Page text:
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The Debt We Still Owe

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tags: African American history, economics, reparations



This interview with William "Sandy" Darity, Samuel Dubois Cook professor of public policy, African and African American studies and Economics at Duke, head of the Samuel Dubois Cook Center on Social Equity at Duke, and co-author of the book From Here to Equality: Reparations for Black Americans in the Twenty-First Century, was conducted and condensed by franknews

What is wealth? 

It's important to distinguish wealth from income because I think that people frequently confuse the two. Income is a flow of resources that people receive, primarily their earnings. Wealth is a stock of resources-- the difference between what you own and what you owe - the net value of your personal property.

Wealth is important because it provides a resource that can offset income losses in emergencies - situations where an individual might lose a job, or a family is confronted with a catastrophic illness. In all of these situations, if you are part of a wealthier household or family it is easier to cope with the situation because you can draw upon your wealth to compensate for your loss in income.

What opportunities are you locked out from if you can't accumulate wealth?

Wealth provides you with an opportunity to more fully participate in the political process in the United States. Electoral politics in the U.S. are driven by money.

Wealth provides you with the opportunity to buy your way into higher amenity neighborhoods that include higher-quality schools for your children. And if you are dissatisfied with the public schools, you can purchase private education for your children.

It becomes possible for wealthier families to make sure that their sons and daughters leave college with a degree in hand and no significant amount of student debt.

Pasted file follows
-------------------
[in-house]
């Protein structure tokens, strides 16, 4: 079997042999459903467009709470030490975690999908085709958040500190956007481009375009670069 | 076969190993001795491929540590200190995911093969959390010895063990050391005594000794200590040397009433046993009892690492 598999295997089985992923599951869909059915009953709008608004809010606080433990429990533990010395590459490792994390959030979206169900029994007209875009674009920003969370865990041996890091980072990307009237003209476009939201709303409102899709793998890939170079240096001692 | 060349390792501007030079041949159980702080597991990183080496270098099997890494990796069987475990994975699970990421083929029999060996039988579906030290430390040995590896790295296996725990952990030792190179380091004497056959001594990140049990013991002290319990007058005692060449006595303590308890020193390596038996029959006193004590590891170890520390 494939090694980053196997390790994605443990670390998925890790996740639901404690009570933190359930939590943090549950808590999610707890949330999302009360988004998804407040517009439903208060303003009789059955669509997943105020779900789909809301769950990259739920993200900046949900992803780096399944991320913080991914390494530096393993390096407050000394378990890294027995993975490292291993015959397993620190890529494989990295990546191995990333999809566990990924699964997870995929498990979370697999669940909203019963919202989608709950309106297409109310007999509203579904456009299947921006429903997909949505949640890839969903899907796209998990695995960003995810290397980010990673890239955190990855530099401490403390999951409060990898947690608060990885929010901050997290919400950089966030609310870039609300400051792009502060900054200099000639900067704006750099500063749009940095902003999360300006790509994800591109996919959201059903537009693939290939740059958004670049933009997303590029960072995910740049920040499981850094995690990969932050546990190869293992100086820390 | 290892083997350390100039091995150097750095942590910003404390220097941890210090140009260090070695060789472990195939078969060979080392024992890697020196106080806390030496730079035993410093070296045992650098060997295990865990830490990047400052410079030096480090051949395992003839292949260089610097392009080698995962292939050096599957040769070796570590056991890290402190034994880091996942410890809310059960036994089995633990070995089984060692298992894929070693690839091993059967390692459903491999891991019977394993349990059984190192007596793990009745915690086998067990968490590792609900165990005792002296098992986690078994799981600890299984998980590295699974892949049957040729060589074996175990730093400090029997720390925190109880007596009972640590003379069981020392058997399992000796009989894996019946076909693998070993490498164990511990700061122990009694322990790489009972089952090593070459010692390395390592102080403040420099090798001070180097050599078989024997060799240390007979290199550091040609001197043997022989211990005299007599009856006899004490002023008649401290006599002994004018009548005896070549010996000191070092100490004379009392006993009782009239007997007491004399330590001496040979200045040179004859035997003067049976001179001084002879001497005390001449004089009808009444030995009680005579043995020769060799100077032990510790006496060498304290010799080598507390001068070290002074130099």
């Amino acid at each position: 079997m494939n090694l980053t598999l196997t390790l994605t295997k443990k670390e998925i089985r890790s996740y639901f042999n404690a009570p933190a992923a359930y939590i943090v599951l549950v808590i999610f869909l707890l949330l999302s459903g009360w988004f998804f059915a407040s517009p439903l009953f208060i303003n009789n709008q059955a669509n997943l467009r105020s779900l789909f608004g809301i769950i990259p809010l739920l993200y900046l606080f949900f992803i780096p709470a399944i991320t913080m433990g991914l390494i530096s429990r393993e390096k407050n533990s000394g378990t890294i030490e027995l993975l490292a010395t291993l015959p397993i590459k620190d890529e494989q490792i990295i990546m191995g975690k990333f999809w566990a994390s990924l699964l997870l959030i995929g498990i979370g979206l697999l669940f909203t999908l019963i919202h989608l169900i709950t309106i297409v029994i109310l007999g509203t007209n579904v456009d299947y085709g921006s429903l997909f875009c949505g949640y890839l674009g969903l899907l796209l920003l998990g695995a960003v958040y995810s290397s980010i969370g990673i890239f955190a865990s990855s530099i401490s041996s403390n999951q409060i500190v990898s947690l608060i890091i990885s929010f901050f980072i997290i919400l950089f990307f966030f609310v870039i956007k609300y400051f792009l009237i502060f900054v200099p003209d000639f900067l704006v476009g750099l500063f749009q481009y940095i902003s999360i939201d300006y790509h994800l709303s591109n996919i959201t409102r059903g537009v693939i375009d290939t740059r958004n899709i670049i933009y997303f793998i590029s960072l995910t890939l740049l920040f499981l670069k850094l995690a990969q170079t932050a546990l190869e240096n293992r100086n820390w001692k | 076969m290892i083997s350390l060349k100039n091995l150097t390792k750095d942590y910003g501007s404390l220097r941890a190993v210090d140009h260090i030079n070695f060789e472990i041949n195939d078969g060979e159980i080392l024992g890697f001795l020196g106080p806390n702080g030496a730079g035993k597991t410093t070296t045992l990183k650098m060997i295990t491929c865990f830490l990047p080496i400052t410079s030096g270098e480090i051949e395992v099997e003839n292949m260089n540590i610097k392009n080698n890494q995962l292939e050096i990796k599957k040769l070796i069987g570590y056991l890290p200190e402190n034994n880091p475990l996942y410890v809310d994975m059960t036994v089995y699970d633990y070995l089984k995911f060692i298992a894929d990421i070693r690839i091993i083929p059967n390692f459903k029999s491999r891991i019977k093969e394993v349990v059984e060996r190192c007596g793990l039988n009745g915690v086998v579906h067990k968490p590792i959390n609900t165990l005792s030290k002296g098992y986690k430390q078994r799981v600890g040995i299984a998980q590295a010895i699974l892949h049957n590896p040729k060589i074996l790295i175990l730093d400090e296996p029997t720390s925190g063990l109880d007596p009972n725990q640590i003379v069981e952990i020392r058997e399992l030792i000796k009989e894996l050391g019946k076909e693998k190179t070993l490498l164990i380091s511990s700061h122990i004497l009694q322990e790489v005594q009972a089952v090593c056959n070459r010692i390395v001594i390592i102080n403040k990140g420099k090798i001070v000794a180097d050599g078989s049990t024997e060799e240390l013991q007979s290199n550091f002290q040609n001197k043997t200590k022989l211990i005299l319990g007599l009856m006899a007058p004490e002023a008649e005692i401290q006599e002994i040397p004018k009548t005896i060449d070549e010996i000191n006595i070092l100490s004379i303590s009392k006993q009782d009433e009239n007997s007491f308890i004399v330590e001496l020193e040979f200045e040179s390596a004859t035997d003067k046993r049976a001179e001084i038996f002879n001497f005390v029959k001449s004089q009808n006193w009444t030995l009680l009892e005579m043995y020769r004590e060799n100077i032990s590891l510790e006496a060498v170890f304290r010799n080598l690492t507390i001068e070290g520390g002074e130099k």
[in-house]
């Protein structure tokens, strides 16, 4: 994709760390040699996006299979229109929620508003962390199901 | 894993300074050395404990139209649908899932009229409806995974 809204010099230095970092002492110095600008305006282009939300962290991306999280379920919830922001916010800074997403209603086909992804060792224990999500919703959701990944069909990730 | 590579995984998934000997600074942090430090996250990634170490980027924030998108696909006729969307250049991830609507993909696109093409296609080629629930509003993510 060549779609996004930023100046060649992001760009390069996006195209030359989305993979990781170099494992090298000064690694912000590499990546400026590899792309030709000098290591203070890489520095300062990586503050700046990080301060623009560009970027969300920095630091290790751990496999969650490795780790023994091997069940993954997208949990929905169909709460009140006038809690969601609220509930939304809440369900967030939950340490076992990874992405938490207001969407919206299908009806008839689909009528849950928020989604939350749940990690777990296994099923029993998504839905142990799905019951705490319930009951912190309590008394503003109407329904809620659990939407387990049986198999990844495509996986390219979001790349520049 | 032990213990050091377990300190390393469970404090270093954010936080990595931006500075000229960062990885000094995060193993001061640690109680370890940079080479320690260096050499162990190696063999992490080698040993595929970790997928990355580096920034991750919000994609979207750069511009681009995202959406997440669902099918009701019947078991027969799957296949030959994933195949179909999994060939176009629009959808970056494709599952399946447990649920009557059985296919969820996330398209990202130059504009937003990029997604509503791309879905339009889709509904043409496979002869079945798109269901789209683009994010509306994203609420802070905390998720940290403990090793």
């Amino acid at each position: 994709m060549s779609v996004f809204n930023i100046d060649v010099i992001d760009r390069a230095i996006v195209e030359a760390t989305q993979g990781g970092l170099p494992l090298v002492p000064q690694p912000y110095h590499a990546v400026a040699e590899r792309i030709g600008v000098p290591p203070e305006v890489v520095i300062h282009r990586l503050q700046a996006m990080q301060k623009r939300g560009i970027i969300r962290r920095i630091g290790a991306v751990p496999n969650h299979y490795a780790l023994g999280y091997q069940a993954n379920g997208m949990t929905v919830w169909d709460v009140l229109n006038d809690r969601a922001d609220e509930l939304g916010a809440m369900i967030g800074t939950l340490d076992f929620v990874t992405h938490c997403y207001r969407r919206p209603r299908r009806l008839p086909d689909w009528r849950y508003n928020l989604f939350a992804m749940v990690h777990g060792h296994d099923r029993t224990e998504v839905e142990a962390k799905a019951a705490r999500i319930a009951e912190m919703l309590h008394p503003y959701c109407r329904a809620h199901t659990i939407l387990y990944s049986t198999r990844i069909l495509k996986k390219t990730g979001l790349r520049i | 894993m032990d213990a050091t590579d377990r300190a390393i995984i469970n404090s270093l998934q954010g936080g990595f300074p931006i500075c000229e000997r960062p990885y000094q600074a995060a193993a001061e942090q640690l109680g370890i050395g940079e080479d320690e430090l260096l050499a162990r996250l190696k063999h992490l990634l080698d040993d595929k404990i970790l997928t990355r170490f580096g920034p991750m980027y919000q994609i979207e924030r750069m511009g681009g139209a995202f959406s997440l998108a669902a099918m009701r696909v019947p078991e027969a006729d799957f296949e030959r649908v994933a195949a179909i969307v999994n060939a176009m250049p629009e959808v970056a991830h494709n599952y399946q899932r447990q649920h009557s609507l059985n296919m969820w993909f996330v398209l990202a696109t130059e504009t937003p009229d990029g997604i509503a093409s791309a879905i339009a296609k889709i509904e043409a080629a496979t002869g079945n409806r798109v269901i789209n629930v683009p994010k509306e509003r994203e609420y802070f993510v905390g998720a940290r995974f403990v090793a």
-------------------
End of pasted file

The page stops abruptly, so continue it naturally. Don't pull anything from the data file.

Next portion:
Wealthier households have the capacity to transfer resources across generations in a way in which households that have little or no wealth cannot. There are intergenerational benefits that are associated with being part of a wealthier family. You could argue that wealth begets wealth in the sense that if you start with higher levels of wealth, you have more opportunities to acquire more wealth. You can particularly think about people who are interested in business ownership or self-employment of some sort. If they initially start out with a larger stake of resources, it makes it possible for them to bear more risk and to be more likely to sustain a successful enterprise.

How do you view the racial wealth gap in the US? 

In the United States, the racial wealth gap is something that I interpret in the context of the historical relationship between two groups - black folks and white folks. The racial wealth gap is enormous. The survey of consumer finances indicates that on average the net worth of a black household is $800,000 less than the net worth of a white household.

That is an enormous disparity. The origin, I believe, is in the immediate aftermath of the Civil War. That's the point at which the newly emancipated did not receive any form of restitution. Although they had been promised 40-acre land grants per household, there was a failure to implement that.

Read entire article at Frank Interviews

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